Proposed API Park needs immediate implementation

Shahiduzzaman Khan
Unwarranted delay in setting up the proposed Active Pharmaceutical Ingredient (API) Park is holding back private sector investment for manufacturing raw materials. The previous BNP-led 4-party alliance government took the initiative of creating an API Park to facilitate the growth of the industry and provide backward linkage. After a long dilly-dallying process, the proposal got its nod from the Executive Committee of the National Economic Council (ECNEC) during the caretaker government regime. Nobody knows as yet when the work on the proposed park will start.

Earlier, drug manufacturers signed a deal with the government to set up a Tk 4.5 billion pharmaceutical park to boost exports and cut dependence on imported raw materials. The Bangladesh Small and Cottage Industries Corporation (BSCIC) signed a memorandum of understanding with the Bangladesh Association of Pharmaceutical Industries (BAPI), comprising at least 50 drug companies to build the park in Munshiganj. The will produce active pharmaceutical ingredients, or raw materials, for more than 160 drug plants in the country.

Bangladesh’s Tk 50-billion pharmaceutical sector mostly depends on imported raw materials to produce drugs for the local and international markets. The factories import nearly 90 per cent of their raw materials from India, China and some European countries. At the API park, research and development facilities are scheduled to be established. The BSCIC will develop the 300-acre park at Gazaria, Munshiganj some 37 kilometres southeast of Dhaka. The park is expected to draw Tk 20 billion investment and create more than 20,000 high-paid jobs.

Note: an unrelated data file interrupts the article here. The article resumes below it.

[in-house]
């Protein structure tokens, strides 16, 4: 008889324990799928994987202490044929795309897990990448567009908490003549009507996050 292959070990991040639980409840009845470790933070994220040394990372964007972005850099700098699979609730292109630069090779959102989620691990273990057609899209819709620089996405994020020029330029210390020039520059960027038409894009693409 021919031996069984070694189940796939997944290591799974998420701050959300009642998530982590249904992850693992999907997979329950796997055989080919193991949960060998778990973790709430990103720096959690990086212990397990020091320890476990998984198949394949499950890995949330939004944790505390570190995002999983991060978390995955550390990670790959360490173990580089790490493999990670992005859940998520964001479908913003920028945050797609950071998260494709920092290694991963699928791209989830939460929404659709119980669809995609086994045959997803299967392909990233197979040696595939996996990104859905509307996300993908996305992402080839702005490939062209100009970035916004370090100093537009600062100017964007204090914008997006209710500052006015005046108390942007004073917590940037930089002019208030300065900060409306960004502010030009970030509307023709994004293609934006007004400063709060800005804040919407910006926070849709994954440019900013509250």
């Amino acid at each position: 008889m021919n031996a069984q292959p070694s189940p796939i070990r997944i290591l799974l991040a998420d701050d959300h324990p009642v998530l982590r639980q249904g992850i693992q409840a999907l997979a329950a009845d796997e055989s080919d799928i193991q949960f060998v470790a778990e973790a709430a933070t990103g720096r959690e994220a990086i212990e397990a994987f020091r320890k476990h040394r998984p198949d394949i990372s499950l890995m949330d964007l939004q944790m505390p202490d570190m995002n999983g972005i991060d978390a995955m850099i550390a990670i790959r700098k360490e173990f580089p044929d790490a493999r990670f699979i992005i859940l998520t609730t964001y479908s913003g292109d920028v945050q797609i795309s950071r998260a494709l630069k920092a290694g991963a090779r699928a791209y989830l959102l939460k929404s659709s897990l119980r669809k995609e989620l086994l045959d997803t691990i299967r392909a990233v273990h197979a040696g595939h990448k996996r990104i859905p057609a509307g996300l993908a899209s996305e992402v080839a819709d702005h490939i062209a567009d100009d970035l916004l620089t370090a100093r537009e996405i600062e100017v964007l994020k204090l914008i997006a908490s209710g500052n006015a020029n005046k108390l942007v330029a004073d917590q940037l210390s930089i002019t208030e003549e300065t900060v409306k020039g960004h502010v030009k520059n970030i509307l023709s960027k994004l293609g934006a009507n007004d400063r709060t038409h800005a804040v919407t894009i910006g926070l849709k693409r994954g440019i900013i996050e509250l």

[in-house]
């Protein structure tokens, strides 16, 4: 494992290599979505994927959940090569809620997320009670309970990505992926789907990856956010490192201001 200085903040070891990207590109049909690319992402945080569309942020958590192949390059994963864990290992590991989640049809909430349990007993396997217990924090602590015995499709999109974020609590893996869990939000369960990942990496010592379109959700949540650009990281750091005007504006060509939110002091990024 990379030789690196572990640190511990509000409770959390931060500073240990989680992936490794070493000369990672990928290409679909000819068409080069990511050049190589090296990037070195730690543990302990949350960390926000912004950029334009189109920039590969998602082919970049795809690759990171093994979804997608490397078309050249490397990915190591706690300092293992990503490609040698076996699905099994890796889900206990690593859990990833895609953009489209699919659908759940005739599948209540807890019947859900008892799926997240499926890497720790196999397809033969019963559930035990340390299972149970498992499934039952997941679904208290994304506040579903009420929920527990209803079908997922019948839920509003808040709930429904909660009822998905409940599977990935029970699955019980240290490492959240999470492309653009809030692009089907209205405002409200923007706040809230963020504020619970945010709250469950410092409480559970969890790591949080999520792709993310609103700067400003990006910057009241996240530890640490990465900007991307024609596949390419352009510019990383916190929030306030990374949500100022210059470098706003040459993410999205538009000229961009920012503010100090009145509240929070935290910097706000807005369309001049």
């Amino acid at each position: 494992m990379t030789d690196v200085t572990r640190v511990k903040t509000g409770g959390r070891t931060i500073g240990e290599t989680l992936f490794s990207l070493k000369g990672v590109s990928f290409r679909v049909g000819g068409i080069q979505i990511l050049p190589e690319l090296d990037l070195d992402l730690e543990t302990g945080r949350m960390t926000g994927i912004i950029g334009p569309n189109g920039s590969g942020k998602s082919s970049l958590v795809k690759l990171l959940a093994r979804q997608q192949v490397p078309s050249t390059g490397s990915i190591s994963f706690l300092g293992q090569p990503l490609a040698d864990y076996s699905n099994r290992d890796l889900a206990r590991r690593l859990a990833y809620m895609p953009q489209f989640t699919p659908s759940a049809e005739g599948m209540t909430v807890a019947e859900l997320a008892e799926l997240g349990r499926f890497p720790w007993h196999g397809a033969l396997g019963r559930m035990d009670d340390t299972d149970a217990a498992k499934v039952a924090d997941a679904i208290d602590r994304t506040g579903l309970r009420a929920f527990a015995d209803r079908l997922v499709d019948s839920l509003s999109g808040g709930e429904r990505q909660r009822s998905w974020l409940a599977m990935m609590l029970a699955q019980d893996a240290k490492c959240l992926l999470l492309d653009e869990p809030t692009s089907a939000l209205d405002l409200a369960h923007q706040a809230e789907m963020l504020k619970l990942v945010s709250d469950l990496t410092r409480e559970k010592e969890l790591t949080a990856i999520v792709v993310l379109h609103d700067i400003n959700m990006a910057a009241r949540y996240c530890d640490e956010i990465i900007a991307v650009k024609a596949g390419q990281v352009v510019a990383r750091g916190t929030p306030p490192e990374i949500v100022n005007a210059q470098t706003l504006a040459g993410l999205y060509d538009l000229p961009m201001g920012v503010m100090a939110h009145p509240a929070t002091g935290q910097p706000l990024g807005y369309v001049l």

The park is also set to increase the country’s competitive advantages in drug exports, making Bangladeshi drugs cheaper than its competitors. Under a World Trade Organisation (WTO) agreement, Bangladesh has been allowed to export patented drugs to its fellow least developed countries (LDC) until 2016. But so far the country exploited a fraction of the opportunities despite being the only LDC country to have huge drug manufacturing facilities. The WTO deal could not be exploited due to lack of API manufacturing facilities. If the park is set up, it will fill that gap within a short period of time. The state-of-the-art API park will have a central effluent treatment plant, a waste dumping ground and incinerator. Entrepreneurs will get plots inside the park to set up small power plants.

Recent reports of export targets by pharmaceutical giants in Bangladesh suggest bright prospects of the industry in terms of exports. Beximco Pharmaceuticals Limited hopes to capture 1.0 per cent of the Arab countries’ pharmaceutical market, which is worth around $4.0 billion. Added to that, four top companies are aiming for exports worth $10 million next year through contract manufacturing only. Square Pharmaceuticals Limited has completed manufacturing contracts valued at $1.5 million with two British companies recently. Incepta Pharmaceuticals Limited, the country’s third largest pharmaceuticals company has signed a contract with Bano Pharmaceutical, an Austrian company, which would transfer its production site to a newly built Incepta factory very soon.

Statistics shows that the pharmaceutical exports from Bangladesh were growing steadily. The sector grew from exporting $8.2 million in 2003-04 to $28.3 million in 2006-07. Thus, the industry has quadrupled in value per cent during the period. It has also expanded its export base from 51 countries to 61. Local companies are exporting a wide range of pharmaceutical products covering all major therapeutic classes and dosage forms. Besides regular brands, it is also exporting high-tech specialised products like inhalers, suppositories, nasal sprays, injectables and infusions. Apart from overseas retail customers, the country is supplying to world-renowned hospitals and institutions.